Archive for the ‘Sausal Creek watershed’ Category

The Paleocene blob revisited

15 February 2021

It may seem to readers like I’ve been out in the field during the past year, but in fact I’ve been holding back since the lockdown last March, taking my own advice. Last week, on the verge of receiving the Covid vaccine, I decided to formally resume geologizing, and start by giving a small patch of rocks a new, more thorough inspection.

It was thirteen years ago when I first reconnoitered this odd little area of rocks, shown on the geologic map as unit Ta, “unnamed glauconitic sandstone (Paleocene).” It’s described as “coarse-grained, green, glauconite-rich, lithic sandstone with well-preserved coral fossils. Locally interbedded with gray mudstone and hard, fine-grained, mica-bearing quartz sandstone.”

Here’s a closeup in Google Maps with the outline of the “Ta” unit. It manifests as a ridge-forming substrate that is undermined by an active landslide scar (part of which is the notorious Snake Road/Armour Drive landslide) on its northwest end.

In a systematic approach, I sought out the three places marked on the map with strike-and-dip symbols. (I used this same strategy a couple years ago with the overlying Eocene mudstone unit.)

The northernmost site, at the stub end of Armour Drive, is hopeless; it’s been thoroughly disrupted by the Snake Road landslide, and the fortress houses being built on the scar will disturb it more as the owners landscape their grounds. There were no good exposures at all, let alone one showing beds dipping 80 degrees south. But this is what some of the rock looks like: a dark siltstone with a greenish tinge and a bit of clay in it.

The middle locality was where my hopes were highest — an aborted foundation pit on Saroni Drive where the “well-preserved coral fossils” had been documented. In fact, I had asked Russ Graymer, compiler of the geologic map, about this pit. That was in 2009, which by his account was 14 years after he’d visited it (or a good 25 years ago today). He replied that his notes from the site were as follows: “The rock here is massive, black, coarse-grained, glauconitic sandstone and pebbly sandstone. There are many fossils here, including pecten, coral (Paleocene?), shark teeth, and snail. There is also pink-brown siltstone and brown mudstone.”

All I can say is I wish I’d been here 25 years ago.

I gave the site a thorough look, without hammering anything as is my practice. I saw no pebbly mudstone, not even any coarse-grained sand. I noted clayey siltstone and silty shale, hard here and soft there, with fine to massive bedding. On the lefthand side the shale beds were vertical, with the upper side to the east. Nothing that I could possibly interpret as overturned beds with a 60-degree dip.

Elsewhere the rocks had no reliable bedding. Down in front were some crumbling mudstone boulders. One of them had some vague fossil-like shapes that fizzed in acid, but the eyes can be fooled and our rocks commonly have some lime in them. It’s not always meaningful, though I always check for it.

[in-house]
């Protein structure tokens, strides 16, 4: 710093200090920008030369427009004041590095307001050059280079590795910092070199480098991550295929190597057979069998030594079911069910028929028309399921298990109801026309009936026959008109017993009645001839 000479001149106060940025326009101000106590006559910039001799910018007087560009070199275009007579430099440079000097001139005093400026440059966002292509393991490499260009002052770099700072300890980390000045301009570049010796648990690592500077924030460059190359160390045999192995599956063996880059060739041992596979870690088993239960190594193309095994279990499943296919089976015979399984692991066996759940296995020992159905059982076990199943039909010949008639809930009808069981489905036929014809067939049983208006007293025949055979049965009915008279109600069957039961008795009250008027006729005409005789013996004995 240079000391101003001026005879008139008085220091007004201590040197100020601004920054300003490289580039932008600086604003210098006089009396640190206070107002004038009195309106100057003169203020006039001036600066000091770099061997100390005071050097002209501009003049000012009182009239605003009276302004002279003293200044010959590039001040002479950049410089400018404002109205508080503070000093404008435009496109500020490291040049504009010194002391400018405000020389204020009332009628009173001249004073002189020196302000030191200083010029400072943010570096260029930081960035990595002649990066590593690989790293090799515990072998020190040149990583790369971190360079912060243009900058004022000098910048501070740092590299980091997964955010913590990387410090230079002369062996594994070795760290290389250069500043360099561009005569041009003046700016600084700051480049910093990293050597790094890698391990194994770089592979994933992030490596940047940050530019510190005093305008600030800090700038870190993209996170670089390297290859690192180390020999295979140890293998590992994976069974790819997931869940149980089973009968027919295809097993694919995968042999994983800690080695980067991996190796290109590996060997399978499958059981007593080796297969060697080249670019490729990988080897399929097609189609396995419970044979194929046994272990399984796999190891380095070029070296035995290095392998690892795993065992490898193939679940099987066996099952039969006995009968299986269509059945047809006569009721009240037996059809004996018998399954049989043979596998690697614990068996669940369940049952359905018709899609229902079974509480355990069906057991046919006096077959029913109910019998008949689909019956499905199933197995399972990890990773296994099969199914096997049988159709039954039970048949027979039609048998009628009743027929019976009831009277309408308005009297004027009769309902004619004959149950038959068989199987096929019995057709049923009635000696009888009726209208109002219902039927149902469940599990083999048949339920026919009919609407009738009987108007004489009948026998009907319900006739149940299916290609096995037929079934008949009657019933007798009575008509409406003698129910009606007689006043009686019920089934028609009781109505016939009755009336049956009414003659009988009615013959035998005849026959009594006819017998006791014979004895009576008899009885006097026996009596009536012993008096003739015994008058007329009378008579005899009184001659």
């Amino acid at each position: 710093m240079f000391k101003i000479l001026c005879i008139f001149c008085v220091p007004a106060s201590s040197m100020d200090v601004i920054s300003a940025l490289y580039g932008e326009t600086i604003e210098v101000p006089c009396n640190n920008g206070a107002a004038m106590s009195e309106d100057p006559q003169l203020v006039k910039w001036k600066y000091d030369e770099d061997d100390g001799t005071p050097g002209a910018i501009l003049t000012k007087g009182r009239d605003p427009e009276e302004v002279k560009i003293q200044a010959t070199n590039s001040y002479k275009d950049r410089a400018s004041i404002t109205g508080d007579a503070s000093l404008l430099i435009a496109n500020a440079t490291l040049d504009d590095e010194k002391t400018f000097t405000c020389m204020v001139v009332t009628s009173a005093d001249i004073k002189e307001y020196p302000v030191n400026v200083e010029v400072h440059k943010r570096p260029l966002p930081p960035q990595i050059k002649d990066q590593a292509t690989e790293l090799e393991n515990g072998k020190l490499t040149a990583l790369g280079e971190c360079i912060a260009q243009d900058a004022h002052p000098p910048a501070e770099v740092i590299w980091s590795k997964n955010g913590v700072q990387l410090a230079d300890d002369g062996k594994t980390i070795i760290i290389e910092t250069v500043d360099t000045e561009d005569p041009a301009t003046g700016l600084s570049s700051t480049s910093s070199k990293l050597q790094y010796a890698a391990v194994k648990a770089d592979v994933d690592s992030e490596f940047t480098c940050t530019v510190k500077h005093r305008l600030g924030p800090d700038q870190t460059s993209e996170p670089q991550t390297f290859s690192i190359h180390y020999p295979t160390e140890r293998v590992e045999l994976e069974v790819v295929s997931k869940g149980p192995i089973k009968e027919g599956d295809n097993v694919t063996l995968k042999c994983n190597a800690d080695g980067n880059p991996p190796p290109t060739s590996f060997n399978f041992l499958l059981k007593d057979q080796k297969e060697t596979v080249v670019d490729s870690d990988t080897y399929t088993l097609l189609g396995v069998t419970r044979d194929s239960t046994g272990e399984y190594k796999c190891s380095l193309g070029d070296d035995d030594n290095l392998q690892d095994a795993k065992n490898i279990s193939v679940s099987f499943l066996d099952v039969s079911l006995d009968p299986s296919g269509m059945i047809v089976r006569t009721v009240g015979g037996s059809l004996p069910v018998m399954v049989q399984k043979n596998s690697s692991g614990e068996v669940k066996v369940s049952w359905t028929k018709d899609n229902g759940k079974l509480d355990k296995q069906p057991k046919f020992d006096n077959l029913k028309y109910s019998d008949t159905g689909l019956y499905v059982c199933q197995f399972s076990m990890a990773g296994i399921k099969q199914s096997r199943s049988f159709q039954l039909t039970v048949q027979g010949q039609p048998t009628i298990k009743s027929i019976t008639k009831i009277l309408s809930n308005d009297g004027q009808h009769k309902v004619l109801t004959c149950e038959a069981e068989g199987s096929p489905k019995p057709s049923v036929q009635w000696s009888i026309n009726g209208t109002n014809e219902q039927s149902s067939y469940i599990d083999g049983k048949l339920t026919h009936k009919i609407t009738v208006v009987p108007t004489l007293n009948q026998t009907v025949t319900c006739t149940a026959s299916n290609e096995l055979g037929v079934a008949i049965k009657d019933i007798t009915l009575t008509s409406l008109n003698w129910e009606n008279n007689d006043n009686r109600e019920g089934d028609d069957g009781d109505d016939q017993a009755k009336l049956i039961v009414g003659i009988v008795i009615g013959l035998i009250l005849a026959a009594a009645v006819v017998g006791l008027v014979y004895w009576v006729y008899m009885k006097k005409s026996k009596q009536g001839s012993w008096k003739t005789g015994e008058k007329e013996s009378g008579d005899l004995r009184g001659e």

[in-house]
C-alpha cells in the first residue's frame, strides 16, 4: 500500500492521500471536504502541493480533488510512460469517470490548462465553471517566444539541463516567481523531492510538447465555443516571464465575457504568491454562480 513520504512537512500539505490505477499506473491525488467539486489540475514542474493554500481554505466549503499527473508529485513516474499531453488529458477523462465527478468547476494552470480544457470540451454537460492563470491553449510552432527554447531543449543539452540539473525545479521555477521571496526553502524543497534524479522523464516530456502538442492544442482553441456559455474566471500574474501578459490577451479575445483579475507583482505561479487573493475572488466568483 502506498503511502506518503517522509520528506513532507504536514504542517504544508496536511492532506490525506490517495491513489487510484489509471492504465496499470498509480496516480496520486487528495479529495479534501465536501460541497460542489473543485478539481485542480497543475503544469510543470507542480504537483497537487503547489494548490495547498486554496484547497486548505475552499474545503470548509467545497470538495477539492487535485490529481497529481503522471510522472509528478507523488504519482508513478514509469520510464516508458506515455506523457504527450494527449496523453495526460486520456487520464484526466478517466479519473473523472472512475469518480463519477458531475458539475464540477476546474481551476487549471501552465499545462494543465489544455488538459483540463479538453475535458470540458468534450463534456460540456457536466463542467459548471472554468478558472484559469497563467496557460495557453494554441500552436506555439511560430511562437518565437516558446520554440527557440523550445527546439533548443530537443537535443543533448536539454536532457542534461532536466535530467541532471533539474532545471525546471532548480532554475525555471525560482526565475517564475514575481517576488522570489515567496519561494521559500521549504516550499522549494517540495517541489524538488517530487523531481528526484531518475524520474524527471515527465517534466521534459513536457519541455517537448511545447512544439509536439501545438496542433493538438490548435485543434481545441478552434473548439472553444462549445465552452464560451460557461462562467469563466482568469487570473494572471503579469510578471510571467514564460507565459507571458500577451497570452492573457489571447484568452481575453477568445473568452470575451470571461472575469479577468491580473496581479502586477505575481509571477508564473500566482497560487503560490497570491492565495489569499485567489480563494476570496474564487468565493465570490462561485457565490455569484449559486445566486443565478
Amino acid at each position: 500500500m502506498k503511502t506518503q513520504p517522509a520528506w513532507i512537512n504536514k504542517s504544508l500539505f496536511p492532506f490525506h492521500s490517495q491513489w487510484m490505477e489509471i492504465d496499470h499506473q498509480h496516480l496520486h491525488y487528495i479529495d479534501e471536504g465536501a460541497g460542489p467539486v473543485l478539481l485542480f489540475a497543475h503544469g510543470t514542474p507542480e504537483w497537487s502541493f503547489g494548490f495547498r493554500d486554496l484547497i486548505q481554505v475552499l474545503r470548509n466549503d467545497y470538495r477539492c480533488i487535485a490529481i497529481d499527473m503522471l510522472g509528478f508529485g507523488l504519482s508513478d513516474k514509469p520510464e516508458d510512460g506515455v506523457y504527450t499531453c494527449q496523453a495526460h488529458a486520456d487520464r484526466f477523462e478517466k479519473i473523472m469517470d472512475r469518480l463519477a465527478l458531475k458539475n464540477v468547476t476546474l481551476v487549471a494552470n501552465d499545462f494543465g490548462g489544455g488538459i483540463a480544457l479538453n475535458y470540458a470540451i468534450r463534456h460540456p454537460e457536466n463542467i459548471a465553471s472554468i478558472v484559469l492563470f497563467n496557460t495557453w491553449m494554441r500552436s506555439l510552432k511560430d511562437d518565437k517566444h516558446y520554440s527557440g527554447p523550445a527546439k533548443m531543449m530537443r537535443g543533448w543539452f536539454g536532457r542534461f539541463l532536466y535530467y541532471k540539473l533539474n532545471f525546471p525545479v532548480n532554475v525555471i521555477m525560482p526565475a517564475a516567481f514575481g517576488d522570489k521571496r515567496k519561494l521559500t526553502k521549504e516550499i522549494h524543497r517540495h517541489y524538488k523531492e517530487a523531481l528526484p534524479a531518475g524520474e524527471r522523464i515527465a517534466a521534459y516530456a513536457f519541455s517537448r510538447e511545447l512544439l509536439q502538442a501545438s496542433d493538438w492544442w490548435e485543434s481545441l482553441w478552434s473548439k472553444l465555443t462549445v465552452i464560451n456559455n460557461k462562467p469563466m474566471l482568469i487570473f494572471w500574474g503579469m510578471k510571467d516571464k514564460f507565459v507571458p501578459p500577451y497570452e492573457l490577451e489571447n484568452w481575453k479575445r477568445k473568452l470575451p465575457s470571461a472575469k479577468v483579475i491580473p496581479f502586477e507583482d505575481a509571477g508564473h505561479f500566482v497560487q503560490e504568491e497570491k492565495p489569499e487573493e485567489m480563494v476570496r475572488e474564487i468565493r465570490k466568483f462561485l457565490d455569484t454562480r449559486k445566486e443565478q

You may wonder how this rock unit was determined to be of Paleocene age, unique in Oakland. As I recall our conversation, Graymer was accompanied that day by Earl Brabb, who said the corals reminded him of Paleocene corals he knew from the Santa Cruz Mountains. In fact I wrote Brabb for more detail and he replied with the location of the roadcut he had in mind. But I never got over there, the email was lost, and Earl Brabb died a few years later. Now I would never gainsay Brabb’s judgment — he was a top-tier field geologist — but that’s the main line of evidence behind this age assignment.

I wish he had been with me at the third site. It’s under a power-line tower north of a bend in Balboa Drive and consists of thin-bedded siltstone, nicely tilted. This spot, at least, is still good.

The roadcut on Balboa Drive was where I hit paydirt. Bedding surfaces were exposed that included sole marks. These occur on the underside of beds, and they indicate that here the rocks are overturned, contrary to what the map shows.

And in the gutter of the curve, buffed by errant car tires, were a couple of these round, laminated objects nestled in situ among the siltstone beds. They responded to acid, indicating that the laminations included calcite. And the rocks nearby displayed a fine vein of solid calcite about 4 millimeters thick.

I would peg these as some sort of fossil, but Earl Brabb might well have said they were just like the Paleocene corals he knew from the Santa Cruz Mountains. The setting could have been a cold seep, such as are known elsewhere in the Great Valley Sequence.

The rocks of the Oakland Hills are poorly organized and poorly exposed, and hence not really well mapped. They’ve been overturned and broken and shuffled around. Whenever I try to make sense of them I doubt my senses; that’s the way the Earth just is here. A geologic map is as much an exercise in imagination as in observation. The pros are certainly better mappers than I am, but they aren’t superhuman and their work can be interrogated; the rocks can speak differently with each visit. The outline on the map, as far as I can tell by checking around its edges, is fairly correct — you’ll notice that every line is dashed, meaning it’s inferred, not firmly nailed down.